A tinkerer's treasure house

Stepping into 2100 St. Paul St. is like stepping back into Victorian Baltimore, redrawn by man with a passion for restoring self-playing organs and exceptionally large clocks.

It's a tinkerer's treasure that ticks.


Durward R. Center, 55, has spent three decades restoring the house and adding three tower clocks - two visible from 21st Street and one on the St. Paul Street side. The 220-pound clock weights, the size of gallon paint cans, hang in odd places such as in the stairwell from the third floor down to the first. A pendulum from one third-floor clock swings through a large slot cut through the second-floor dining room ceiling.

"It's an amazing, otherworldly place," neighbor Peter Duvall said. "The house itself is a clock. That's what I find neat, intellectually."


The house is one of about a dozen sites that will be open during next Sunday's house tour of the Old Goucher Historic District, which is bounded by Howard Street, Guilford Avenue, 20th and 27th streets.

Built in 1885, the house was gutted and turned into an office building by 1948. Center discovered it while living in Alexandria, Va., in the 1970s, where he had left a job at the Smithsonian Institution in Washington to restore mechanical and musical instruments on his own.

He bought it for $24,000 in 1976 and set to building a showplace for his one-man restoration business. He also needed somewhere big enough to keep his collection of architectural components, including chandeliers and marble bathroom sinks - something the 7,200-square-foot property provided.

"I've always been mechanically inclined," said Center, who studied woodworking and industrial technology at Eastern Kentucky University, graduating in 1971. "I took everything apart."

He found a 20-foot by 60-foot wasteland of blue-painted wallpaper, fluorescent lights and linoleum floors on all four levels. Each floor had men's and women's restrooms, which Center refitted with early 20th century pull-chain commodes.

"There was nothing left of architectural interest, but it was a great space," said Center, who has spent many times the purchase price renovating the home.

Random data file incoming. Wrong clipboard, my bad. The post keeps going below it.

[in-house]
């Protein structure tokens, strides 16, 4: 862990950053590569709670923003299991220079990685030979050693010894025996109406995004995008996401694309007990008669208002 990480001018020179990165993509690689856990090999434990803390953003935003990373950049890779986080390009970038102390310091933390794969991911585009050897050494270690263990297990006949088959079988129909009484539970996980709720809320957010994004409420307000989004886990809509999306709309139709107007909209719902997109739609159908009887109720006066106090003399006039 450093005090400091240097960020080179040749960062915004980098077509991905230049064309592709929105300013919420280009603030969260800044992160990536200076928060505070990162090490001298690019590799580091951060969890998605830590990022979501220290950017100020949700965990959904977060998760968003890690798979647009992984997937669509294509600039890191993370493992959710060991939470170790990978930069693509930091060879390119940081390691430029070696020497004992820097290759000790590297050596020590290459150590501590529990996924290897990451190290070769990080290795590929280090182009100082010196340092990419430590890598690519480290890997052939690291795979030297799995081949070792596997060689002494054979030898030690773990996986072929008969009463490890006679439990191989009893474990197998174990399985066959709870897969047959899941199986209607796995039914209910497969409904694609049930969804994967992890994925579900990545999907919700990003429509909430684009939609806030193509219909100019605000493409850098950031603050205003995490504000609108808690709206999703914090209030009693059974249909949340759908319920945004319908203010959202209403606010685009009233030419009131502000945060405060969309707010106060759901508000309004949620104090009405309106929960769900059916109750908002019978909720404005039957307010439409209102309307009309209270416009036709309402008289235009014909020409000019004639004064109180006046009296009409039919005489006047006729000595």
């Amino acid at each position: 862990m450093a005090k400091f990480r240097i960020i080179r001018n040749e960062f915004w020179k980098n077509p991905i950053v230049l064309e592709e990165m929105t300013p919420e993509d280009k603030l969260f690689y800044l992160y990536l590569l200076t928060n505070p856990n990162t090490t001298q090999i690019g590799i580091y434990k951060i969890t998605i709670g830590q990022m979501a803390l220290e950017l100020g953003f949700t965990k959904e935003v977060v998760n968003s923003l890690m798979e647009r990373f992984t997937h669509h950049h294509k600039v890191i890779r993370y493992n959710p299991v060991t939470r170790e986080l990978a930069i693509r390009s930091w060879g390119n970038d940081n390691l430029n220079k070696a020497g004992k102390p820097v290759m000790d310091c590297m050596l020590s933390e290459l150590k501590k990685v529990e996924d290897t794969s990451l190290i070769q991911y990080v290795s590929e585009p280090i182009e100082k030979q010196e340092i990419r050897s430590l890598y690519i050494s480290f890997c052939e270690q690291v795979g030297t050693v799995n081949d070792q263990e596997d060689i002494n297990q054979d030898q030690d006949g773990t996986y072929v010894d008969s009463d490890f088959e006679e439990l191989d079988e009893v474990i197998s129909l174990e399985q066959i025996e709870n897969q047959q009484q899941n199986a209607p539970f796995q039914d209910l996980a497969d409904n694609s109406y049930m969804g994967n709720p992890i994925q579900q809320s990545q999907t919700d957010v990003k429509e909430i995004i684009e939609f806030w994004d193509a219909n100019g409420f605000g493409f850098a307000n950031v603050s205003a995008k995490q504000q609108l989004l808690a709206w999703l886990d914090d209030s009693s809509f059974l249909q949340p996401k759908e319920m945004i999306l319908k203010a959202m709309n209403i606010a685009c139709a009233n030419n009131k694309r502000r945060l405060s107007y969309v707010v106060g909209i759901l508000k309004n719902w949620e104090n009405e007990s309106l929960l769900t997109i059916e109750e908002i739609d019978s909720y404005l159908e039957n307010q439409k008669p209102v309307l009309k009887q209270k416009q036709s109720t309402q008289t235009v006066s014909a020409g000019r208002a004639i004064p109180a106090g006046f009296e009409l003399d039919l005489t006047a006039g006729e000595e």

Clocks of all sizes dominate the house. The largest - with 5-foot-wide faces and hands the size of a man's arm - are on the third floor. They're so big, they have their own rooms to house their ever-moving parts. A nonstop clatter quietly pervades the house. On the building's 21st Street exterior, a copper and wrought iron dragon with an 8-foot wingspan strikes a bell with its tail on the quarter hour.

"It's a wonderful machine. It's very hypnotic to watch," Center said with a shy grin.


With a face as big as three double-hung windows, the St. Paul Street clock gets its own room, but it's not alone. A collection of 50 pre-1900 electric fans and a 9-by-12-foot map of the world in 1938 keep it company.

A breathtaking gas-lighted crystal chandelier reigns over the first-floor living room, hanging on a silver-plated frame from the 12-foot ceiling. It has so many crystals, it gets an all-day cleaning only every seven or eight years.

The fixture is suspended from an ornate 5-foot-wide ceiling medallion; Center spent hours carefully chipping away layers of paint that masked its details.

"I don't want to do it again," Center said, smiling up at the fixture amid 1870s-era furnishings.

Around 1985, Center restored the living room floor. By hand, he laid out, glued and nailed the walnut and white oak pieces. A geometric pattern rings the front sitting area, with a triangular pattern marking off the middle part of the 50-foot- long room.

In the fireplace, which Center added, stands a nonworking Baltimore-made Latrobe coal stove. Above it is a walnut burl mantel, which Center found covered in black and gold paint in a New York City antique shop.